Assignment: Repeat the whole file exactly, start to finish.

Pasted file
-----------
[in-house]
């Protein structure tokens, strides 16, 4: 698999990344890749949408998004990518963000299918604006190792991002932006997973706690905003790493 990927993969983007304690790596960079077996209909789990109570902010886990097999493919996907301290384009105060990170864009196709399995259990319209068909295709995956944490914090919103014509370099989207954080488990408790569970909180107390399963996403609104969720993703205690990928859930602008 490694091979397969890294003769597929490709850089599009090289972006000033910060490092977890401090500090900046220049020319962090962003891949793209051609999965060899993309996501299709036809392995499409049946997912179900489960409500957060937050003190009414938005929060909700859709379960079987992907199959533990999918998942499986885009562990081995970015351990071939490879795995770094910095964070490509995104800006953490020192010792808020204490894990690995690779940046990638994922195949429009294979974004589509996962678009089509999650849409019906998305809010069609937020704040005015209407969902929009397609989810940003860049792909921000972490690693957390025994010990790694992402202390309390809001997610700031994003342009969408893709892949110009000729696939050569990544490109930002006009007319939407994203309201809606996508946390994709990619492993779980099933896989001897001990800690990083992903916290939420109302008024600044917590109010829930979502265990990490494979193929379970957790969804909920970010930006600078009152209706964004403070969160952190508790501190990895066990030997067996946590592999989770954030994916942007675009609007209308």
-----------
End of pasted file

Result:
[in-house]
């Protein structure tokens, strides 16, 4: 698999990344890749949408998004990518963000299918604006190792991002932006997973706690905003790493 990927993969983007304690790596960079077996209909789990109570902010886990097999493919996907301290384009105060990170864009196709399995259990319209068909295709995956944490914090919103014509370099989207954080488990408790569970909180107390399963996403609104969720993703205690990928859930602008 490694091979397969890294003769597929490709850089599009090289972006000033910060490092977890401090500090900046220049020319962090962003891949793209051609999965060899993309996501299709036809392995499409049946997912179900489960409500957060937050003190009414938005929060909700859709379960079987992907199959533990999918998942499986885009562990081995970015351990071939490879795995770094910095964070490509995104800006953490020192010792808020204490894990690995690779940046990638994922195949429009294979974004589509996962678009089509999650849409019906998305809010069609937020704040005015209407969902929009397609989810940003860049792909921000972490690693957390025994010990790694992402202390309390809001997610700031994003342009969408893709892949110009000729696939050569990544490109930002006009007319939407994203309201809606996508946390994709990619492993779980099933896989001897001990800690990083992903916290939420109302008024600044917590109010829930979502265990990490494979193929379970957790969804909920970010930006600078009152209706964004403070969160952190508790501190990895066990030997067996946590592999989770954030994916942007675009609007209308």